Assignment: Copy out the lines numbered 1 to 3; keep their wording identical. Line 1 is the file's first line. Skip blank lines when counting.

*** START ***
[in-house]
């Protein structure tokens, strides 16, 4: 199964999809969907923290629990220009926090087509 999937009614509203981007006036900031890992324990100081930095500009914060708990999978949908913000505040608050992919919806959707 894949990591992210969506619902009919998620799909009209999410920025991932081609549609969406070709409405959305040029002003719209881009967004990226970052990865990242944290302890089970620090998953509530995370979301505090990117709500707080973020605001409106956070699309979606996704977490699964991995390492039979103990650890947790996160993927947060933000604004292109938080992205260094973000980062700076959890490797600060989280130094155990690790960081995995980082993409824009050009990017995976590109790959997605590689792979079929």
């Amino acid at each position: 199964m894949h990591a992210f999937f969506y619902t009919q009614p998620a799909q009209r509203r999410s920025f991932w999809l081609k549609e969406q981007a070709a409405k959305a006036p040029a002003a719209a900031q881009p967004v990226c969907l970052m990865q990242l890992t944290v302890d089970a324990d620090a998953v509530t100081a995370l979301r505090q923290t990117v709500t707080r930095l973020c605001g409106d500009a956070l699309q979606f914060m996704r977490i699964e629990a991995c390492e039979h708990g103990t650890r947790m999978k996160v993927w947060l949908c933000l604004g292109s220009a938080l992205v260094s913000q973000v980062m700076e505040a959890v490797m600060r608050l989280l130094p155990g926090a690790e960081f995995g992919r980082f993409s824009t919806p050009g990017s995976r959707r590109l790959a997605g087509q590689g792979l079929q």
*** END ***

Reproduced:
[in-house]
């Protein structure tokens, strides 16, 4: 199964999809969907923290629990220009926090087509 999937009614509203981007006036900031890992324990100081930095500009914060708990999978949908913000505040608050992919919806959707 894949990591992210969506619902009919998620799909009209999410920025991932081609549609969406070709409405959305040029002003719209881009967004990226970052990865990242944290302890089970620090998953509530995370979301505090990117709500707080973020605001409106956070699309979606996704977490699964991995390492039979103990650890947790996160993927947060933000604004292109938080992205260094973000980062700076959890490797600060989280130094155990690790960081995995980082993409824009050009990017995976590109790959997605590689792979079929």
């Amino acid at each position: 199964m894949h990591a992210f999937f969506y619902t009919q009614p998620a799909q009209r509203r999410s920025f991932w999809l081609k549609e969406q981007a070709a409405k959305a006036p040029a002003a719209a900031q881009p967004v990226c969907l970052m990865q990242l890992t944290v302890d089970a324990d620090a998953v509530t100081a995370l979301r505090q923290t990117v709500t707080r930095l973020c605001g409106d500009a956070l699309q979606f914060m996704r977490i699964e629990a991995c390492e039979h708990g103990t650890r947790m999978k996160v993927w947060l949908c933000l604004g292109s220009a938080l992205v260094s913000q973000v980062m700076e505040a959890v490797m600060r608050l989280l130094p155990g926090a690790e960081f995995g992919r980082f993409s824009t919806p050009g990017s995976r959707r590109l790959a997605g087509q590689g792979l079929q």